&lt;why oligopolistic prices might change only infrequently.
&lt;the process by which oligopolists merge with one another.

why oligopolistic prices might change only infrequently.

The kinked-demand curve model helps to explain price rigidity because:

&lt;there is a gap in the marginal revenue curve within which changes in marginal cost will not affect output or price.
&lt;demand is inelastic above and elastic below the going price.
&lt;the model assumes firms are engaging in some form of collusion.
&lt;the associated marginal revenue curve is perfectly elastic at the going price.

there is a gap in the marginal revenue curve within which changes in marginal cost will not affect output or price.

OPEC provides an example of:

&lt;an unwritten, informal understanding.
&lt;noncollusive oligopoly.
&lt;an international cartel.
&lt;a monopolistically competitive industry.

an international cartel.

The likelihood of a cartel being successful is greater when:

&lt;firms are producing a differentiated, rather than a homogeneous, product.
&lt;cost and demand curves of various participants are very similar.
&lt;the number of firms involved is relatively large.
&lt;the economy is in the recession phase of the business cycle.

cost and demand curves of various participants are very similar.

Cartels are difficult to maintain in the long run because:

&lt;they are illegal in all industrialized countries.
&lt;individual members may find it profitable to cheat on agreements.
&lt;it is more profitable for the industry to charge a lower price and produce more output.
&lt;entry barriers are insignificant in oligopolistic industries.

individual members may find it profitable to cheat on agreements.

If the firms in an oligopolistic industry can establish an effective cartel, the resulting output and price will approximate those of:

a purely competitive producer.
a pure monopoly.
a monopolistically competitive producer.
an industry with a low four-firm concentration ratio.

a pure monopoly.

One would expect that collusion among oligopolistic producers would be easiest to achieve in which of the following cases?

&lt;A rather large number of firms producing a differentiated product.
&lt;A very small number of firms producing a differentiated product.
&lt;A rather large number of firms producing a homogeneous product.
&lt;A very small number of firms producing a homogeneous product.

A very small number of firms producing a homogeneous product.

Suppose firms in a collusive oligopoly decide to establish their prices at a level that discourages new rivals from entering the industry. This is called:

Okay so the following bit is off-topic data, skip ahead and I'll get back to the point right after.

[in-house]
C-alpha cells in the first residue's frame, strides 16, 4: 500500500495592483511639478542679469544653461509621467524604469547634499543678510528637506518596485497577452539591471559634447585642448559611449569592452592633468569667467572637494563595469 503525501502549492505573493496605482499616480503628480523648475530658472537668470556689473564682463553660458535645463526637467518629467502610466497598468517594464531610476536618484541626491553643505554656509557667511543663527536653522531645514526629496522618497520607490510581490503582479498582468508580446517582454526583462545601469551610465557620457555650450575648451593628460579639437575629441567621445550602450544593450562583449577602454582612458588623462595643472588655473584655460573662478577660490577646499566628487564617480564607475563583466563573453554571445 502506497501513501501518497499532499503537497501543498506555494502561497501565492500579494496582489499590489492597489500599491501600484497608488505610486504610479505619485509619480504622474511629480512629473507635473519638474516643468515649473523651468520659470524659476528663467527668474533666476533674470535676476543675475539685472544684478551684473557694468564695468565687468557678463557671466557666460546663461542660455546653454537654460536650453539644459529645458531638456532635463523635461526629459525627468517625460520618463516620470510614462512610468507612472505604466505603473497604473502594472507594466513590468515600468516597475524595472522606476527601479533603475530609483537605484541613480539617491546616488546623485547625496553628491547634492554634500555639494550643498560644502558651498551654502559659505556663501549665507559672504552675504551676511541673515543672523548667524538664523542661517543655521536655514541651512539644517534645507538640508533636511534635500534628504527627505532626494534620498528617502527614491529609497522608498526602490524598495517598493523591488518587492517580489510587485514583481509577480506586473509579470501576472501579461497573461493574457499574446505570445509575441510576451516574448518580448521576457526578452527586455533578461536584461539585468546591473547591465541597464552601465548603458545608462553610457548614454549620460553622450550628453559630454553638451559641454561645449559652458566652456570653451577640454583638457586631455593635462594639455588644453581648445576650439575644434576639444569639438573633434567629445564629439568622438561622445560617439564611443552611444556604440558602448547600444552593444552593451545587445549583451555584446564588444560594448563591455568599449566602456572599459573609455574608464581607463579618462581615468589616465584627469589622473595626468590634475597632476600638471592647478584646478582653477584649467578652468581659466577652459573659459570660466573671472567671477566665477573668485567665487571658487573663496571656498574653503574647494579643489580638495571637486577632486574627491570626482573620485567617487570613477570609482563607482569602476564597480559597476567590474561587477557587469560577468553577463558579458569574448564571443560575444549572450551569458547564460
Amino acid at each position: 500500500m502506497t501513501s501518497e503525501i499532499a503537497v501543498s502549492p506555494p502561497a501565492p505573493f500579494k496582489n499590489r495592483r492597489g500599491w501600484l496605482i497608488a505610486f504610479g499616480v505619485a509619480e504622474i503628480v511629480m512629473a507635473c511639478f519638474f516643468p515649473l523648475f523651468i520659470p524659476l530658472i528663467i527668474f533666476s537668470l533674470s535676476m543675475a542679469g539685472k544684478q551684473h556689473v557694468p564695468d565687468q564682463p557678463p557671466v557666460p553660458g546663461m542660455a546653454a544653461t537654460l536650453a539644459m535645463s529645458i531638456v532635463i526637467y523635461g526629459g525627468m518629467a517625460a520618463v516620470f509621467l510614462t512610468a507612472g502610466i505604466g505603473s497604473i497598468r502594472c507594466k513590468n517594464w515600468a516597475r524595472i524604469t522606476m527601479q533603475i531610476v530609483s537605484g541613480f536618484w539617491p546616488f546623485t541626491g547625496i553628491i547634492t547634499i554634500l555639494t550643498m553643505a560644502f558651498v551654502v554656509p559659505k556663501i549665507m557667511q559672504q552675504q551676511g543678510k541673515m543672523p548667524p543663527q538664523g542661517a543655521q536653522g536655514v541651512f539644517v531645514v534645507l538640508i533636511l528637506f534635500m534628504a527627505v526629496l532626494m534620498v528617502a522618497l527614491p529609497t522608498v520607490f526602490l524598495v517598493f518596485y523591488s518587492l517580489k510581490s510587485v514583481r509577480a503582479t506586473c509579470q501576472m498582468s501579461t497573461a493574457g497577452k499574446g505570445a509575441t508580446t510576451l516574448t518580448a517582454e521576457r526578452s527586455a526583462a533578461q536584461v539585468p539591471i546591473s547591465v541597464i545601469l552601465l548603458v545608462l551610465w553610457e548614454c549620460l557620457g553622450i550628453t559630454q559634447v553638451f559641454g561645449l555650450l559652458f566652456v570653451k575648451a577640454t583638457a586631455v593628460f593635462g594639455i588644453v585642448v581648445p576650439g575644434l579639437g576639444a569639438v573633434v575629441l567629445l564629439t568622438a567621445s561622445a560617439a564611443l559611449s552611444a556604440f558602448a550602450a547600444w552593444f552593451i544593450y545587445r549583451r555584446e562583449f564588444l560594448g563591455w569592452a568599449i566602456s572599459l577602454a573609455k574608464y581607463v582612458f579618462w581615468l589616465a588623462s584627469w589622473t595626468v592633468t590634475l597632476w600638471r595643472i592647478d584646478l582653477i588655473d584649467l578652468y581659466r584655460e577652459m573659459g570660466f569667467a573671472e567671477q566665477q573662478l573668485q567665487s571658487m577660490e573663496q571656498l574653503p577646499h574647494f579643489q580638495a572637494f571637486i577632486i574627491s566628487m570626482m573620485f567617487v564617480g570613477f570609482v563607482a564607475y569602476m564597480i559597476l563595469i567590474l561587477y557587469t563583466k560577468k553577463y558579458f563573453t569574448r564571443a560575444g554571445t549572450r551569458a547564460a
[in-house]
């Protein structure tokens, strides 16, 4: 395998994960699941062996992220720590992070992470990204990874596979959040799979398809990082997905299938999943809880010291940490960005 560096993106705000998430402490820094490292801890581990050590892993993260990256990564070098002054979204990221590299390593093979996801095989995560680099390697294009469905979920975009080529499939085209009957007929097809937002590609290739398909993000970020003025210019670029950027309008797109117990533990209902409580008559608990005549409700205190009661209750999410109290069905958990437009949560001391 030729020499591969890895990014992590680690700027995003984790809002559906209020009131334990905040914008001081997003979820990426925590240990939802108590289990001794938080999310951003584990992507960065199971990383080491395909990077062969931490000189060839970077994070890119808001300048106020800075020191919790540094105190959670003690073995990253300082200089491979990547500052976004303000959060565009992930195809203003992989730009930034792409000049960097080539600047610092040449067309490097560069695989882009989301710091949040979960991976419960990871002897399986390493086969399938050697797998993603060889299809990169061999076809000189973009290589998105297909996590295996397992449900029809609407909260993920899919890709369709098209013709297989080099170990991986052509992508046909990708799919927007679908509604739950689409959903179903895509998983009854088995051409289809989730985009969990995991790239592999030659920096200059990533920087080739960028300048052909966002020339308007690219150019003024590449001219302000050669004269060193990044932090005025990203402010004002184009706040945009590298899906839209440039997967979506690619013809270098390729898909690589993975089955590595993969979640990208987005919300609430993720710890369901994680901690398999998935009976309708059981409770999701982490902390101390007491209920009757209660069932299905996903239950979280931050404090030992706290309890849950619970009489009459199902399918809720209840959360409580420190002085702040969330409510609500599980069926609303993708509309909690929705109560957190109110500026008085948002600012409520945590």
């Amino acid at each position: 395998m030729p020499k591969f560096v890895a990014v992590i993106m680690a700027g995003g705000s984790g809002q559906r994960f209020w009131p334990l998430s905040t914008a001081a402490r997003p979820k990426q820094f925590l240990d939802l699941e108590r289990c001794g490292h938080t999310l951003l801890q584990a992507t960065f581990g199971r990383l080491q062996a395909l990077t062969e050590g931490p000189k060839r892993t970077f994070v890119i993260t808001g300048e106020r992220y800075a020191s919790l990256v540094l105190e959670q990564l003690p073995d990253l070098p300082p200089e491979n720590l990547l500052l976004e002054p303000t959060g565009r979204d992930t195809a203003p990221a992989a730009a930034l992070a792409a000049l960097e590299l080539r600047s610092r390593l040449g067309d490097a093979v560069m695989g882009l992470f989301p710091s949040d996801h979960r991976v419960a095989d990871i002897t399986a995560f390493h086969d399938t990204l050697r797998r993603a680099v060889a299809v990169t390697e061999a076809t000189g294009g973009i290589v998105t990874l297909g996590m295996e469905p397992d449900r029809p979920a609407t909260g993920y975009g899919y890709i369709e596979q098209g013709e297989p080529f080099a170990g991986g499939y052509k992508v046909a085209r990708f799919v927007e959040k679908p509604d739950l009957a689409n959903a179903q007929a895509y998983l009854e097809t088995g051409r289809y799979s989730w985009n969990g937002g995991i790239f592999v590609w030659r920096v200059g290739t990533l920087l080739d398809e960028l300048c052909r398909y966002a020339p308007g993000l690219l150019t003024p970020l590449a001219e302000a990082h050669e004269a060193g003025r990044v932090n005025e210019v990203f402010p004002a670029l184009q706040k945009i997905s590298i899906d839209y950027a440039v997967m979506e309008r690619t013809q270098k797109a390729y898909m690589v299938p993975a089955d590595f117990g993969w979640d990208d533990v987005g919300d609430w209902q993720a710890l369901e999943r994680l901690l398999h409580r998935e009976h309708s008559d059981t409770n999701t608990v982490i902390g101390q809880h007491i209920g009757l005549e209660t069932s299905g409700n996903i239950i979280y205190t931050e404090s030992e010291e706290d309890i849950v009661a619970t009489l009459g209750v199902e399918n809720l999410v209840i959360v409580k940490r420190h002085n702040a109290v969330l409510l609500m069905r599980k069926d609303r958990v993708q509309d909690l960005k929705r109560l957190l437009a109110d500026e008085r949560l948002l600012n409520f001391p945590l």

&lt;mutual interdependence.
&lt;pricing the demand curve.
&lt;limit pricing.
&lt;price leadership.

limit pricing.

A breakdown in price leadership leading to successive rounds of price cuts is known as:

&lt;limit pricing.
&lt;a price war.
&lt;informal pricing.
&lt;price discrimination.

a price war.

Secret conspiracies to fix prices are examples of:

&lt;cartels.
&lt;price leadership.
&lt;overt collusion.
&lt;covert collusion.

covert collusion.

Advertising can enhance economic efficiency when it:

&lt;increases brand loyalty.
&lt;expands sales such that firms achieve substantial economies of scale.
&lt;keeps new firms from entering profitable industries.
&lt;is undertaken by pure competitors.

expands sales such that firms achieve substantial

Advertising can impede economic efficiency when it:

&lt;increases entry barriers.
&lt;reduces brand loyalty.
&lt;enables firms to achieve substantial economies of scale.
&lt;increases consumer awareness of substitute products.

increases entry barriers.

The conclusion that oligopoly is inefficient relative to the competitive ideal must be qualified because:

&lt;industry price leaders often select a price equal to marginal cost.
&lt;over time oligopolistic industries may promote more rapid product development and greater improvement of production techniques than if they were purely competitive.
&lt;increased output due to persuasive advertising may perfectly offset the restriction of output caused by monopoly power.
&lt;many oligopolists sell their products in monopolistically competitive or even purely competitive industries.

over time oligopolistic industries may promote more rapid product development and greater improvement of production techniques than if they were purely competitive.